WASHINGTON (Reuters) - The U.S. State Department on Friday condemned actions by South Sudan’s government to prevent civilians from leaving the country after recent fighting and voiced concern about the beating and detention of some politicians.
State Department spokeswoman Elizabeth Trudeau said the situation in the capital Juba remained “fluid” but the United States still believed it was possible the country’s longtime political adversaries could come together to restore order.
Forces loyal to South Sudan’s President Salva Kiir and Vice President Riek Machar engaged in five days of street battles with anti-aircraft guns, attack helicopters and tanks until a ceasefire was reached on Monday.
The fighting prompted the United Nations and some countries to withdraw non-essential personnel. The United States sent 47 additional troops to protect U.S. citizens and the U.S. Embassy.
“We continue to press the leaders of South Sudan to end the fighting,” Trudeau told reporters. “We call on all parties to allow civilian freedom of movement and provide unfettered humanitarian access to all people in need.”
“Destruction and damage to humanitarian facilities and violence against aid workers is unacceptable and must stop immediately,” she added.
Trudeau said the United States “condemned all actions by the government” to prevent civilians from boarding flights out of South Sudan or leaving the country by other means.
“It is unacceptable given the conditions in Juba to prevent civilians from freely departing the country,” she said.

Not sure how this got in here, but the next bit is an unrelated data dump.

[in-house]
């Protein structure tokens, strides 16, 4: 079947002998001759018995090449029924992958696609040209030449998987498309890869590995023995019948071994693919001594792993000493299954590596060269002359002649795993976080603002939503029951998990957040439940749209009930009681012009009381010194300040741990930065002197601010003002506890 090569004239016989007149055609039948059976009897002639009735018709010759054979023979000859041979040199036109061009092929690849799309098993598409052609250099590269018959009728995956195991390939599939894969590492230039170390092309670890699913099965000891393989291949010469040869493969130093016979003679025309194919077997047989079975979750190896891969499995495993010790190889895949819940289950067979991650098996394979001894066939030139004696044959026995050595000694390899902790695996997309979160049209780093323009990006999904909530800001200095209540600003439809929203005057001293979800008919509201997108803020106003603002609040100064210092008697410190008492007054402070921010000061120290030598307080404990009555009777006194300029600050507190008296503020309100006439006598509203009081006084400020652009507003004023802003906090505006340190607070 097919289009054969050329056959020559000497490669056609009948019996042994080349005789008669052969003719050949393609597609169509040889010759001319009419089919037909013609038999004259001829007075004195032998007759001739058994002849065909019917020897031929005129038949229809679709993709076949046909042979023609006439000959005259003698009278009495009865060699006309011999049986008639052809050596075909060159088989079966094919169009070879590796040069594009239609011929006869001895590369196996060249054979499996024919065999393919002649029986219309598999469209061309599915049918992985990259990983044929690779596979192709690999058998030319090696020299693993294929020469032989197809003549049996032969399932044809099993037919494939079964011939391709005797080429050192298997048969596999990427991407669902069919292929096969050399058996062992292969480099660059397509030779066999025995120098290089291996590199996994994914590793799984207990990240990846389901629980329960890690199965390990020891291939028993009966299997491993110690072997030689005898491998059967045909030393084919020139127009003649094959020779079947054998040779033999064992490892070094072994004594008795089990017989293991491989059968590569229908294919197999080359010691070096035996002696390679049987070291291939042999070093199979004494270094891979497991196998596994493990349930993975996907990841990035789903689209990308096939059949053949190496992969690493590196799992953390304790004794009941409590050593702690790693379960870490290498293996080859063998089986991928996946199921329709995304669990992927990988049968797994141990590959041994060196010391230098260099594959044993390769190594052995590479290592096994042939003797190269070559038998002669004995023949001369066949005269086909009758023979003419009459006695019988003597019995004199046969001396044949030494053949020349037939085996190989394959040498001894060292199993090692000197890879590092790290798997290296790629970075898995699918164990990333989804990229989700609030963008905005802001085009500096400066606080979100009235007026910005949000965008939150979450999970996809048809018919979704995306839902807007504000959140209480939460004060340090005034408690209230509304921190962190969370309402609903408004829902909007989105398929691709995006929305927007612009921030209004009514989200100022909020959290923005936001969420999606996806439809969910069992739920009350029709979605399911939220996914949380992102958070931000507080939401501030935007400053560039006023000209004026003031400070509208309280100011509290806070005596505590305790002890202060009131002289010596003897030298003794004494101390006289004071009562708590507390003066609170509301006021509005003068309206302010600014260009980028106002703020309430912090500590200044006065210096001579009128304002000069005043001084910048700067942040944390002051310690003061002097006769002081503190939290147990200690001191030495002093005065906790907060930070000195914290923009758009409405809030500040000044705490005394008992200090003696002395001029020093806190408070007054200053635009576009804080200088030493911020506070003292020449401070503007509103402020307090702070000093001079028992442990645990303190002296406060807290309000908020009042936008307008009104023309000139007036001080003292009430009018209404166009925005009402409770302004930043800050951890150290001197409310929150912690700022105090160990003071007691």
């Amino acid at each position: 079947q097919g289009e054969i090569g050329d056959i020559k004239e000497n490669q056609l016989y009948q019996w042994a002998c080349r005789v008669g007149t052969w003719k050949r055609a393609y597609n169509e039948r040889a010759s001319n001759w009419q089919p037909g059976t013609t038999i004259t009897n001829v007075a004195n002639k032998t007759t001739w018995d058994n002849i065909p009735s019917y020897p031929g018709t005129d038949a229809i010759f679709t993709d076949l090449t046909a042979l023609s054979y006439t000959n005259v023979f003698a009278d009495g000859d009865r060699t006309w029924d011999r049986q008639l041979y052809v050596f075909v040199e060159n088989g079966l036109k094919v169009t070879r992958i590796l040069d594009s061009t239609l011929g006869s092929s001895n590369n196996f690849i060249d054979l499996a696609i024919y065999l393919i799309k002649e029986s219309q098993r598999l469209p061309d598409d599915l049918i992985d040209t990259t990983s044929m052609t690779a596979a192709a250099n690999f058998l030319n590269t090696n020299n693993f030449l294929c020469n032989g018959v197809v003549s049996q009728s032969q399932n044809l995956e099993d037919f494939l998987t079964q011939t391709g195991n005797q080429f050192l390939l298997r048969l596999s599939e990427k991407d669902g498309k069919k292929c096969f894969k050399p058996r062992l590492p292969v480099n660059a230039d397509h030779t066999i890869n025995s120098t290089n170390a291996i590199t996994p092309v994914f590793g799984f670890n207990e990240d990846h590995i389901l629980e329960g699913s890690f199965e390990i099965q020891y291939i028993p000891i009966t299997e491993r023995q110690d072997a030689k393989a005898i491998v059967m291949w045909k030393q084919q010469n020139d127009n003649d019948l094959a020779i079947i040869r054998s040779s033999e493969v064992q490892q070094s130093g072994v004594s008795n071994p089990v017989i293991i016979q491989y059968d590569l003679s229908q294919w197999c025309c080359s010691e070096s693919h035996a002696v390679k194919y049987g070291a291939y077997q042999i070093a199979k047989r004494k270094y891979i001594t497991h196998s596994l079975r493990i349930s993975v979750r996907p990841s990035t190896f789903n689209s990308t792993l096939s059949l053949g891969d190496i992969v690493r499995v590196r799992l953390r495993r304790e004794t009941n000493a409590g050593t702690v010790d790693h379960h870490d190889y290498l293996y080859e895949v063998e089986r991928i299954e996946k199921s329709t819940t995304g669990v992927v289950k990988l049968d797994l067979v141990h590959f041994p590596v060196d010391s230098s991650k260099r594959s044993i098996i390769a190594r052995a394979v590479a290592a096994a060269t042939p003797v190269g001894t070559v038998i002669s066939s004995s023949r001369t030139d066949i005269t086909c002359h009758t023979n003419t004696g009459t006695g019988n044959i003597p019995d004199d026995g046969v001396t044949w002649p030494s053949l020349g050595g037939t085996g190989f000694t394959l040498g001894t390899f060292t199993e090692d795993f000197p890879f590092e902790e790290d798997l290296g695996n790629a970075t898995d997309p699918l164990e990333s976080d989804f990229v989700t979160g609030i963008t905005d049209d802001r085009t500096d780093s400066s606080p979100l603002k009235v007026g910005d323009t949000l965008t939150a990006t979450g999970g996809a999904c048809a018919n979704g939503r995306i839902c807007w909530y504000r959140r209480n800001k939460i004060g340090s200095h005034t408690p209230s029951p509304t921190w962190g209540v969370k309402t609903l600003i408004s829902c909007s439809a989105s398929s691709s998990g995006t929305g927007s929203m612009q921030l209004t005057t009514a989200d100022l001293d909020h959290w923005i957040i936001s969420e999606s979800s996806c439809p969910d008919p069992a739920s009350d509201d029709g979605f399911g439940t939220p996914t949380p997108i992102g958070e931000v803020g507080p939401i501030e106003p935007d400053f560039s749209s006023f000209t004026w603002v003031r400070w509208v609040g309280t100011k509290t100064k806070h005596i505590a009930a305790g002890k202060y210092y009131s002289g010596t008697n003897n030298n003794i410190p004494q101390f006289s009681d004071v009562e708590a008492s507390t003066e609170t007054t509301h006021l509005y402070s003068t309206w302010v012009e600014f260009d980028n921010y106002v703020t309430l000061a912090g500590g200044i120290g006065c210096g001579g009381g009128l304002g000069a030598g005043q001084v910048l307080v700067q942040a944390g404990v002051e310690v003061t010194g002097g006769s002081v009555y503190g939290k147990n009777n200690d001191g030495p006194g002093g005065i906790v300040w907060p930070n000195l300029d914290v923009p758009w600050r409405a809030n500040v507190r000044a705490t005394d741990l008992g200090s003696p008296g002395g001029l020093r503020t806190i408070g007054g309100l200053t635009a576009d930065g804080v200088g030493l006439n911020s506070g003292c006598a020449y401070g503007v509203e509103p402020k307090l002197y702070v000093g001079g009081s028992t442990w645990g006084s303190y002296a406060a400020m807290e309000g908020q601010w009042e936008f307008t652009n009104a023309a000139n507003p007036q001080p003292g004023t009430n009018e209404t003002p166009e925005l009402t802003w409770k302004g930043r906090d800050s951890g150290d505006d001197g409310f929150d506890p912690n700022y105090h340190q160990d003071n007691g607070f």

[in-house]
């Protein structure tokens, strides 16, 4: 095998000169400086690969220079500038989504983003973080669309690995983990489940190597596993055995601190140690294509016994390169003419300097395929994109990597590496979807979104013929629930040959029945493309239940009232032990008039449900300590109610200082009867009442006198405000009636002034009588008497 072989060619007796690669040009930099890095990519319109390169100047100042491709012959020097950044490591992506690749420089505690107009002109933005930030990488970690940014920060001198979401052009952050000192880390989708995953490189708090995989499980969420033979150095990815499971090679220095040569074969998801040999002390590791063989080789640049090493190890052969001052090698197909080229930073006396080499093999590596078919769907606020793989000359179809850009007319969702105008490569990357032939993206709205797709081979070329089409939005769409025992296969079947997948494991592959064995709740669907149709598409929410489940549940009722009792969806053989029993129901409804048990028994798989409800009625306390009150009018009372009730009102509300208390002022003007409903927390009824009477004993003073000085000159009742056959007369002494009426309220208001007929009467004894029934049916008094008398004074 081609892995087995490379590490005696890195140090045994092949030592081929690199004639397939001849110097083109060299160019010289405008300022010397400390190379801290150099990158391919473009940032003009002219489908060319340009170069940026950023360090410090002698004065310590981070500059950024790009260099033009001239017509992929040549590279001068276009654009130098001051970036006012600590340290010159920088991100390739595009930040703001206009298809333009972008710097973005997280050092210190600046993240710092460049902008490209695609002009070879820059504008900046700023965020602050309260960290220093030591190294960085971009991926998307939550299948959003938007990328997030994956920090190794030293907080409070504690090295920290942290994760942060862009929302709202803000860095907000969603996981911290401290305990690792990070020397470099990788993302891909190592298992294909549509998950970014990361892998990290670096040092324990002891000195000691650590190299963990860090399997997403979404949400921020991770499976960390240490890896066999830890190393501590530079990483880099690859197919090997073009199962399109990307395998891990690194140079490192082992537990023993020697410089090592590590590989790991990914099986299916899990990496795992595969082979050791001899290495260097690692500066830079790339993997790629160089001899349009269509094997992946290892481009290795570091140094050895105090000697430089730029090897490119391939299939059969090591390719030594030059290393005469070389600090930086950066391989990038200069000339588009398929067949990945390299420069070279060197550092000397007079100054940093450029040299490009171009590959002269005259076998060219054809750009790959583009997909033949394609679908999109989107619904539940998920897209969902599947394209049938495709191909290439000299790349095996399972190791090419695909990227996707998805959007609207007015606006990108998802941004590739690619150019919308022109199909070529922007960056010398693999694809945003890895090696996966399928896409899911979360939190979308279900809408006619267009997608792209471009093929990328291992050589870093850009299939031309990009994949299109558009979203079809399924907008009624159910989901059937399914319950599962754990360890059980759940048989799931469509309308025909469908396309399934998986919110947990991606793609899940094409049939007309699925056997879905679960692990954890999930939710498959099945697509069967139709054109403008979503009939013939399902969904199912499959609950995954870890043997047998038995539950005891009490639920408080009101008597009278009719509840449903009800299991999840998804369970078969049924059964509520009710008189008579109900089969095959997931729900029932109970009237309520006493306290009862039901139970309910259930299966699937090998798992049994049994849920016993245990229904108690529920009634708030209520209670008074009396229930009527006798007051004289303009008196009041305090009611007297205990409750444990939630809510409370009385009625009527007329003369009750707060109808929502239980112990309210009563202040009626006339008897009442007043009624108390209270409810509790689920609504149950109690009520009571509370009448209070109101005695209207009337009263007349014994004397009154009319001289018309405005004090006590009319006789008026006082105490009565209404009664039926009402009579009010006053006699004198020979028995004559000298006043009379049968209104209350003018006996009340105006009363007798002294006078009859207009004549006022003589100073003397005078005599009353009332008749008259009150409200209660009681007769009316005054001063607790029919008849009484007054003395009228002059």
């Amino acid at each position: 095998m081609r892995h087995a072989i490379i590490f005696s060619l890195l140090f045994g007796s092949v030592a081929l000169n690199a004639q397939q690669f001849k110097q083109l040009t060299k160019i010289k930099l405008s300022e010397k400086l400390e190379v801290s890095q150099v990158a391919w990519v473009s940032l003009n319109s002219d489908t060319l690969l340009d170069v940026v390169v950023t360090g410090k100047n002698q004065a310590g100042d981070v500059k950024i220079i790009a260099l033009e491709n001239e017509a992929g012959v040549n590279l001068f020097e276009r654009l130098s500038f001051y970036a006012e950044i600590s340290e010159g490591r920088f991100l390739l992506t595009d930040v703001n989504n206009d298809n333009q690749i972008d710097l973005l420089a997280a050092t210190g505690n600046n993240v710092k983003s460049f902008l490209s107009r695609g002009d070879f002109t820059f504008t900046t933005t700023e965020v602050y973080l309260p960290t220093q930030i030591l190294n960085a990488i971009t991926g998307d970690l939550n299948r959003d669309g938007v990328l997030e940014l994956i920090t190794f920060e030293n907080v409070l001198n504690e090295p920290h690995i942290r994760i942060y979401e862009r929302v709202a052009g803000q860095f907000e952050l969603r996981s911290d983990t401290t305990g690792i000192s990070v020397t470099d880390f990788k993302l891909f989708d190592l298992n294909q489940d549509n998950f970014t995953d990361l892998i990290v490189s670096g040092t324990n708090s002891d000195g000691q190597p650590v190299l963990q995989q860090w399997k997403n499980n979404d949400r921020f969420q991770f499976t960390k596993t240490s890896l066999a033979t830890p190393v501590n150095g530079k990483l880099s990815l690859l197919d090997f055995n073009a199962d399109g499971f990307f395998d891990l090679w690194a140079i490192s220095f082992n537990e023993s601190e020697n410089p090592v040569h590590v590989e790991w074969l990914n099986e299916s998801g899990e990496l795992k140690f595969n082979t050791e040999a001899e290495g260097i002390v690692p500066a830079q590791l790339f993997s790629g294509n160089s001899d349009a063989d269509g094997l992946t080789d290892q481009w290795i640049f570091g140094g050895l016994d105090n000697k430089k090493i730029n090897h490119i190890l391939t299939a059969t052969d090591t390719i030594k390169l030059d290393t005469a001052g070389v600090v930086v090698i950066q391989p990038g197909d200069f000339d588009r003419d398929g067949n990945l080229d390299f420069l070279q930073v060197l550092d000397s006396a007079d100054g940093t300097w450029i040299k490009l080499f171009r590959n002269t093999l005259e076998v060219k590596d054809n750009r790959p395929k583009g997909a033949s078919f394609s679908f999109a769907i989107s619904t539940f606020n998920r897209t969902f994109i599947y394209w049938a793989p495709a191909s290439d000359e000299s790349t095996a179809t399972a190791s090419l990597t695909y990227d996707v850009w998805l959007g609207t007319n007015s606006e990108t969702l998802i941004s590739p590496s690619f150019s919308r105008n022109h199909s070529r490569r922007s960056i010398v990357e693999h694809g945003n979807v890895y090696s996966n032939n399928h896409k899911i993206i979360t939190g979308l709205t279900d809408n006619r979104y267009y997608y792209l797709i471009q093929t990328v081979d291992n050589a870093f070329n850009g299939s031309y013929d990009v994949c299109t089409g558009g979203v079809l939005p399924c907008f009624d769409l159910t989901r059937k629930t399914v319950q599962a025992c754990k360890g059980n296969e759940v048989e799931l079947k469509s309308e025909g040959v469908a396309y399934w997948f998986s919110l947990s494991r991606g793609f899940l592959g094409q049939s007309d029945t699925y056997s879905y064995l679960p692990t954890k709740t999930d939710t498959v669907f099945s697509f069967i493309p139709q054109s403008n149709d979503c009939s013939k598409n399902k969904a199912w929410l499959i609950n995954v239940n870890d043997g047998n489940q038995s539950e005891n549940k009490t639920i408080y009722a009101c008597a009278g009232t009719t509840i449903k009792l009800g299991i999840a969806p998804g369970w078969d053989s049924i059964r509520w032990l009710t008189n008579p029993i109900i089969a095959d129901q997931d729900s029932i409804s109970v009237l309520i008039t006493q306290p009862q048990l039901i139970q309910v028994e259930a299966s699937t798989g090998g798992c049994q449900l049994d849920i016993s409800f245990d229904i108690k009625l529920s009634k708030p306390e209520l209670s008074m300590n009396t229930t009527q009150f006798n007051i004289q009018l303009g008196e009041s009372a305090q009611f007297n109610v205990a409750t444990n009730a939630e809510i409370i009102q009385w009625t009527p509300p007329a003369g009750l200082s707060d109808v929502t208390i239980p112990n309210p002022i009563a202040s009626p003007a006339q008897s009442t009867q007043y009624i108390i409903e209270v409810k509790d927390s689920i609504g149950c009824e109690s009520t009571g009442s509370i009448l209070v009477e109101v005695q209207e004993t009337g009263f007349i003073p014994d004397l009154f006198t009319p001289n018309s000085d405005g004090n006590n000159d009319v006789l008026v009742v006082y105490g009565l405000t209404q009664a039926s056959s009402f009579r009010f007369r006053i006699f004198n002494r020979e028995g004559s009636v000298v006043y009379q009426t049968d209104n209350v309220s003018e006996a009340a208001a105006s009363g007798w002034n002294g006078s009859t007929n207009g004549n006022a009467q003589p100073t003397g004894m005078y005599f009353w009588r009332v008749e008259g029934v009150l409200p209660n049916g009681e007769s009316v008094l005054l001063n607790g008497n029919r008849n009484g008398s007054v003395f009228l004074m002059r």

She also said the United States was concerned about the beating and temporary detention on Thursday of officials in the transitional government belonging to the Sudan People’s Liberation Movement-in-Opposition, or SPLM-IO.
She said the U.S. government had no scheduled charter flights for civilians leaving the country and encouraged U.S. citizens trying to get out of South Sudan to use commercial flights.
Kiir and Machar are longtime rivals, jostling for power even before South Sudan’s independence from Sudan in 2011. A civil war that began in December 2013 came a few months after Kiir dismissed Machar as his deputy. They signed a peace deal in August 2015, but implementation has been slow.
The flare-up last week was apparently sparked when Kiir’s forces stopped and demanded to search vehicles with Machar’s troops.
Trudeau said the U.S. ambassador and emergency personnel remained in South Sudan, “engaging diplomatically with leaders ... and supporting U.S. citizens in the country.” U.S. aid personnel also remained to assess the humanitarian impact of the fighting.
Reporting by Lesley Wroughton and David Alexander; Editing by Tom Brown